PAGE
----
Is it possible for an entire nation to slow down all at once?
Here in London, it feels like we’ve been taking it easy since April.
Between Easter, the Royal Wedding and our May Bank Holidays, we’ve had an endless stream of days off work. Couple that with the warmest spring on record, with lots of sunshine and a vacation mood has prevailed.
I think people here have twigged that not working can be quite the enjoyable experience. Rush hour has been a bit less rushed, people are ambling rather than striding, eating has moved a bit more al fresco.
Personally, I’m loving it – it’s quite different from the usual endless rush to get things done. It feels like an ebb in the endless flow tide of life here.
Of course, this contrast is quite natural. Nature provides a clue of the importance of ebb and flow in life. The different seasons provide a cycle for the natural world – different times for growth, seeding, mating and resting.
Each aspect provides a vital link in the chain of continued life – if you’re a squirrel the hibernation is just as important as the times of frantic foraging for food.
It’s easy in this 24-7-365 world to assume that the pedal needs to be constantly on the metal. There’s a fear that if we’re not at full steam ahead we might fall behind and never catch up.
Yet we are far more multidimensional. We have complex bio-chemical systems that need care and maintenance to keep us physically and mentally healthy. Our bodies naturally go through cycles of fitness, and illness which impact our lives.
We also have a wide range of needs, desires and motivations for acting. We need the basics to survive physically, a range of mental stimulation to survive mentally and then have more complex drivers that bring happiness and fulfilment.
Life is not a simple game of do as much as you can – it requires ebbs and flows to run smoothly.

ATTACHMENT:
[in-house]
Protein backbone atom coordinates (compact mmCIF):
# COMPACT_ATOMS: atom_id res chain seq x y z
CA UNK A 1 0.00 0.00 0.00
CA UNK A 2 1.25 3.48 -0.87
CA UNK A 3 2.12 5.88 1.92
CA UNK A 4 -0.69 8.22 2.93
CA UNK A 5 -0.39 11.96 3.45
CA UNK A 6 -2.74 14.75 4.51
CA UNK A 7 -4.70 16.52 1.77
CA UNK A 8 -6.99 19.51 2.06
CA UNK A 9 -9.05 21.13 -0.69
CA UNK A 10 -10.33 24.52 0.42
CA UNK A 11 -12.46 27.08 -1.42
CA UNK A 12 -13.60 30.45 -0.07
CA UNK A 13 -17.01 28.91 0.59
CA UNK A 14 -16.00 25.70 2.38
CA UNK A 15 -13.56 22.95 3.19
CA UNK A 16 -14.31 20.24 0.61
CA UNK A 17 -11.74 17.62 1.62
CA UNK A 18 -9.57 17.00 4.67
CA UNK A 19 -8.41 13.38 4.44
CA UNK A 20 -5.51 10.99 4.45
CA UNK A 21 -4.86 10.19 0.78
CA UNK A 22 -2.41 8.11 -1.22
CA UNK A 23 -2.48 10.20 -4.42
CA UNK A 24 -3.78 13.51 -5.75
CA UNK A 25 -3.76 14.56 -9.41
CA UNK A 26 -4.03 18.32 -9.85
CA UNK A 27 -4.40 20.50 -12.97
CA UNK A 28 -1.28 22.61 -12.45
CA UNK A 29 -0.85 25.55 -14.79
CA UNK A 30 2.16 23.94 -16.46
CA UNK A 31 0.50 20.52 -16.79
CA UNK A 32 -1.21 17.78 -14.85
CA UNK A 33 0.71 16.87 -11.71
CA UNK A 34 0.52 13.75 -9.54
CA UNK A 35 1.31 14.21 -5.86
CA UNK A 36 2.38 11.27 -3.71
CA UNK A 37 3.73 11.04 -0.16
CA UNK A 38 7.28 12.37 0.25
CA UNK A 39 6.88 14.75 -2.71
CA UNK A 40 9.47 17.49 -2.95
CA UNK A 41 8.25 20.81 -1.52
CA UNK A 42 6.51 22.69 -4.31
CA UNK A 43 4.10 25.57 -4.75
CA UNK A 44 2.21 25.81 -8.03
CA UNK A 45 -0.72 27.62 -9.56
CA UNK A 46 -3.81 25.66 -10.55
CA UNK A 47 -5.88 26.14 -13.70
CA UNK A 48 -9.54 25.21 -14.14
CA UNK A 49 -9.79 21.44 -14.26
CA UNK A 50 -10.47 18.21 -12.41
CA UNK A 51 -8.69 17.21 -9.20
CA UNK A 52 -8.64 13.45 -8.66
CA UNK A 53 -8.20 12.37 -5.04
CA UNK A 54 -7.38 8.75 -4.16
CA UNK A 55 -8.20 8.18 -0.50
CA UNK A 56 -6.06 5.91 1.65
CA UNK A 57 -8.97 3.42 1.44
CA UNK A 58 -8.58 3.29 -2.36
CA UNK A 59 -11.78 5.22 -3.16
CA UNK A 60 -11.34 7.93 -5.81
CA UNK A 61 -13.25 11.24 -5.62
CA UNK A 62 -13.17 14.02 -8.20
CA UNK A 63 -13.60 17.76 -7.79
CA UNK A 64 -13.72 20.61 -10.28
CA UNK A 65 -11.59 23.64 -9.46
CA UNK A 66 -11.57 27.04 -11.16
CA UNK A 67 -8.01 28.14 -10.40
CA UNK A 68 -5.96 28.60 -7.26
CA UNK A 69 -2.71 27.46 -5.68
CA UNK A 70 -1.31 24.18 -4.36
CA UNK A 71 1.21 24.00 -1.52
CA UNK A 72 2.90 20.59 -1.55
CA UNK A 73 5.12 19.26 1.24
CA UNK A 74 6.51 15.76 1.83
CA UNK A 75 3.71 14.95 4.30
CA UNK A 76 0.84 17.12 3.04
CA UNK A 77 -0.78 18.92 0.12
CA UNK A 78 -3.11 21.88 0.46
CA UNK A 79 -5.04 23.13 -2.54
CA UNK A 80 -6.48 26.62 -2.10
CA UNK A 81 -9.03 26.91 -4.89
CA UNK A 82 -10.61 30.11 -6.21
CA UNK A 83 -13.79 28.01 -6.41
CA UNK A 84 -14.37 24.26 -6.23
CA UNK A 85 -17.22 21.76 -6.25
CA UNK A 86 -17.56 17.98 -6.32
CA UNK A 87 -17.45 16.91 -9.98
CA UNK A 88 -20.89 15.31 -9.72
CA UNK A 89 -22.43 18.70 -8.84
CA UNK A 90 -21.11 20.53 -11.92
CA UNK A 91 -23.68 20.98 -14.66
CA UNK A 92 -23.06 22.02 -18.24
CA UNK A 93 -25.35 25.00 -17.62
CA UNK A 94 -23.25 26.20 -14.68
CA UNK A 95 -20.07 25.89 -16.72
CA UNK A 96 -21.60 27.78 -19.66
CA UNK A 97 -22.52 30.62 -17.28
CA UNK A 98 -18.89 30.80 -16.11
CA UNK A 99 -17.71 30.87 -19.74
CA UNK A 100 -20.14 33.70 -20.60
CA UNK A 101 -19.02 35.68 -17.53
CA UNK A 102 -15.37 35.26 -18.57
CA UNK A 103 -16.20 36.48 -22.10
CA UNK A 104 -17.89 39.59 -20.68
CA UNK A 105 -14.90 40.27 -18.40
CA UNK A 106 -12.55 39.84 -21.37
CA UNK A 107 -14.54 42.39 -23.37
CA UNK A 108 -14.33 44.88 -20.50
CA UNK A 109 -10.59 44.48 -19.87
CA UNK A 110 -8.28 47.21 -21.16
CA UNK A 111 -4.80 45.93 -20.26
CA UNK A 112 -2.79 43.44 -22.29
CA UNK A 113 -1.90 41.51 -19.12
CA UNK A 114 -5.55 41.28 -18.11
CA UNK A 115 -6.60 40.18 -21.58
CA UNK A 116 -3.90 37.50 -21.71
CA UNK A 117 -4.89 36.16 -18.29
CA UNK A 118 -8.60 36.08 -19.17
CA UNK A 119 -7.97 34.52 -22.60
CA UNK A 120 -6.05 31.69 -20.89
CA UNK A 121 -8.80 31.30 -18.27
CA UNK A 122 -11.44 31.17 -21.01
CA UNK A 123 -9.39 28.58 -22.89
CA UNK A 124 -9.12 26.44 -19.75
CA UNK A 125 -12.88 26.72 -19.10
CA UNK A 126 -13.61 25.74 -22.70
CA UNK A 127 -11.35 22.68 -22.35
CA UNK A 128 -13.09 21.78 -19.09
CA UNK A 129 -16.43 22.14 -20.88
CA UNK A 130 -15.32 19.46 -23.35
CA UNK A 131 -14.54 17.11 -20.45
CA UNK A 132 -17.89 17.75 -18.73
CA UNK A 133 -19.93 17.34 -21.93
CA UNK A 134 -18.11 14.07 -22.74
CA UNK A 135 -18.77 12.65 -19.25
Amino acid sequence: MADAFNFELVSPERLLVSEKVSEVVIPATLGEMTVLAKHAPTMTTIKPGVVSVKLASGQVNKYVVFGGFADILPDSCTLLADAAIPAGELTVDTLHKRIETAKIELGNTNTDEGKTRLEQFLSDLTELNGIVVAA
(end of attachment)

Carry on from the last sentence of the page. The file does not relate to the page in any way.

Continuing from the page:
A little respect
Respecting our ebbs and flows means not trying to boil the ocean and do everything at once.
There are times of peak activity when we can focus on particular aspects of life that rise to the top. In these times we really do feel a flow – taking on big challenges seems natural and rewarding.
At other times, there’ll be ebbs – moments when it is important to recognize the need to slow down or de-prioritise a certain area. Like a farmer with a fallow field, sometimes we’ll need to leave an area of life to recover for a while before we can return to it.
For me, this less busy time has provided a great lesson in ebbs and flows. At first I tried to push hard with work to keep growing the business, but it just felt sticky and difficult.
Rather than continuing to bash my head against the wall, I’ve focused on other aspects – finding a new associate to prepare for the next spike, and starting to write my first book.
Slowing down a little has let me re-prioritise other aspects of life. I’ve been able to spend more time with family than ever and am loving that so much. I’ve focused on exercise and meditation and feeling more centred and focused.
It’s been easier respecting the natural flow rather than struggling against it. By tuning in to what I’m feeling a bit more, I start to get better feedback on what is working and what is a no-no.
Similarly watching the way the world is responding to my actions, there are clear signals as to when to twist and when to stick.
Taking cues internally and externally has helped to find a better balance and avoid frustration.
Take a moment to think over the ebbs and flows you’ve experienced in 2011.
What are they telling you?
Are you ebbing of flowing right now?
Which areas of your life are coming easily?
Where are you stuck?
What is most important at the moment?
Enjoy your flows, and ride those ebbs – they are guaranteed to be less ordinary.
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